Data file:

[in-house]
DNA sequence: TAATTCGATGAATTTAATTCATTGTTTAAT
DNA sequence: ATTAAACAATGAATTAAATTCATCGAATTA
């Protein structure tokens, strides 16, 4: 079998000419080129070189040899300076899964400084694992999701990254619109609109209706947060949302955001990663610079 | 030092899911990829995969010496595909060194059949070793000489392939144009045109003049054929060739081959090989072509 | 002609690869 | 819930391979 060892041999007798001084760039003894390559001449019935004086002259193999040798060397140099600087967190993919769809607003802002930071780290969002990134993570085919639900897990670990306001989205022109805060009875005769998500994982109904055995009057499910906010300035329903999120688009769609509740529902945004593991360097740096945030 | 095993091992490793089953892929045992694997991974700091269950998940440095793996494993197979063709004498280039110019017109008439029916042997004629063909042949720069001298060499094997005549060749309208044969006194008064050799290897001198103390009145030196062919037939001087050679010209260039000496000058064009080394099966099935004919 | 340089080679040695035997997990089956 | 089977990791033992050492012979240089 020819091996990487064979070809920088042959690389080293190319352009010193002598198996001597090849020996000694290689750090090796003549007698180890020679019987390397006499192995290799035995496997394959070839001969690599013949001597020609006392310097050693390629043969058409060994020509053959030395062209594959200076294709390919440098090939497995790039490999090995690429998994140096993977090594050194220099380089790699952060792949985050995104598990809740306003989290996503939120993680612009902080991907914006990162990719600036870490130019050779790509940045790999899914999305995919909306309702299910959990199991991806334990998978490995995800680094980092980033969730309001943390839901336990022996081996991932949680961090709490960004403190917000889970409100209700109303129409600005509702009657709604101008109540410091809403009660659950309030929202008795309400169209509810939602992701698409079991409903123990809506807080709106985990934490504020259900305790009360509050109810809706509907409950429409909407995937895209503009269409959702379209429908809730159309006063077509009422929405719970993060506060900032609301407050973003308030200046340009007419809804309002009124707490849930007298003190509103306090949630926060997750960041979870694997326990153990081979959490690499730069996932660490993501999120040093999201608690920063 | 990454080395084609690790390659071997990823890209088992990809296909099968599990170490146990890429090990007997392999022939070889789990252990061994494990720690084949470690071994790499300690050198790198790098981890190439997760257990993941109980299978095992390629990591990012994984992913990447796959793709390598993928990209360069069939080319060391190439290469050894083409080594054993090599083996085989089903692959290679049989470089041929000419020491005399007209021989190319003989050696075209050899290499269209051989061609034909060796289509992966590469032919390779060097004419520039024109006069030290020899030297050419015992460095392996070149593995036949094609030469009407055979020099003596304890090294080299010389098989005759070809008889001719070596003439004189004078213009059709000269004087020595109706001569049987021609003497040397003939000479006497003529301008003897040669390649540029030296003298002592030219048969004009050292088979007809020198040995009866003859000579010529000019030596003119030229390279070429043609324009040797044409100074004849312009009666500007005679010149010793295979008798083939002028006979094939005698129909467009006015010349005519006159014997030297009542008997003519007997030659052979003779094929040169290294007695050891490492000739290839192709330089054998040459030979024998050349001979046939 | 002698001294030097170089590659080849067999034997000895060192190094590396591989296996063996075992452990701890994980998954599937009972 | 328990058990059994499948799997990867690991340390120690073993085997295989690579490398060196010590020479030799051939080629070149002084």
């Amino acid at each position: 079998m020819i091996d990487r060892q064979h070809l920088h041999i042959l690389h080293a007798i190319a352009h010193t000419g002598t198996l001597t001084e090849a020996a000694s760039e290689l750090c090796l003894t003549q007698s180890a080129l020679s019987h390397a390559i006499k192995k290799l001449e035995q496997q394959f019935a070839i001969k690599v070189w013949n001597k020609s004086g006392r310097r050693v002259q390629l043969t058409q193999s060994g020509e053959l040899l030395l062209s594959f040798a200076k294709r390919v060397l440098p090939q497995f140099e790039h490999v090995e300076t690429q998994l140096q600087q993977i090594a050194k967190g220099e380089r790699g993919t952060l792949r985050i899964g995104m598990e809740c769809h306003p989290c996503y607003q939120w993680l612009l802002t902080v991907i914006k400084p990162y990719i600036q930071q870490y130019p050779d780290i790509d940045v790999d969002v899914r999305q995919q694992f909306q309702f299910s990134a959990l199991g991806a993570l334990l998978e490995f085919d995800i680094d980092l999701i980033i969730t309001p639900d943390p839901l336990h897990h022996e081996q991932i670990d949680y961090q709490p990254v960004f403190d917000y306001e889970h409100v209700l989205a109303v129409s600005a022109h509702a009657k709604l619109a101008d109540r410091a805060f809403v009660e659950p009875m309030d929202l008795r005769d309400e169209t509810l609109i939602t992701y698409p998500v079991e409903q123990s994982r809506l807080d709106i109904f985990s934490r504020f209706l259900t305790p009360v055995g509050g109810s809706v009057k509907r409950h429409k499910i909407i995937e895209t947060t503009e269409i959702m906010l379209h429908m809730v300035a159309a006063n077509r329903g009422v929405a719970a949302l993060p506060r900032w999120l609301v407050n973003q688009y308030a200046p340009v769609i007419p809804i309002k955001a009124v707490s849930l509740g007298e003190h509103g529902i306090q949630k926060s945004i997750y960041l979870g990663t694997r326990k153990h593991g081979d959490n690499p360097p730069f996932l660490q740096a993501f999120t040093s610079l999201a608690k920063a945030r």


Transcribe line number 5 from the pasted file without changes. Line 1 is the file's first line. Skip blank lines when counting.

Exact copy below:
């Amino acid at each position: 079998m020819i091996d990487r060892q064979h070809l920088h041999i042959l690389h080293a007798i190319a352009h010193t000419g002598t198996l001597t001084e090849a020996a000694s760039e290689l750090c090796l003894t003549q007698s180890a080129l020679s019987h390397a390559i006499k192995k290799l001449e035995q496997q394959f019935a070839i001969k690599v070189w013949n001597k020609s004086g006392r310097r050693v002259q390629l043969t058409q193999s060994g020509e053959l040899l030395l062209s594959f040798a200076k294709r390919v060397l440098p090939q497995f140099e790039h490999v090995e300076t690429q998994l140096q600087q993977i090594a050194k967190g220099e380089r790699g993919t952060l792949r985050i899964g995104m598990e809740c769809h306003p989290c996503y607003q939120w993680l612009l802002t902080v991907i914006k400084p990162y990719i600036q930071q870490y130019p050779d780290i790509d940045v790999d969002v899914r999305q995919q694992f909306q309702f299910s990134a959990l199991g991806a993570l334990l998978e490995f085919d995800i680094d980092l999701i980033i969730t309001p639900d943390p839901l336990h897990h022996e081996q991932i670990d949680y961090q709490p990254v960004f403190d917000y306001e889970h409100v209700l989205a109303v129409s600005a022109h509702a009657k709604l619109a101008d109540r410091a805060f809403v009660e659950p009875m309030d929202l008795r005769d309400e169209t509810l609109i939602t992701y698409p998500v079991e409903q123990s994982r809506l807080d709106i109904f985990s934490r504020f209706l259900t305790p009360v055995g509050g109810s809706v009057k509907r409950h429409k499910i909407i995937e895209t947060t503009e269409i959702m906010l379209h429908m809730v300035a159309a006063n077509r329903g009422v929405a719970a949302l993060p506060r900032w999120l609301v407050n973003q688009y308030a200046p340009v769609i007419p809804i309002k955001a009124v707490s849930l509740g007298e003190h509103g529902i306090q949630k926060s945004i997750y960041l979870g990663t694997r326990k153990h593991g081979d959490n690499p360097p730069f996932l660490q740096a993501f999120t040093s610079l999201a608690k920063a945030r």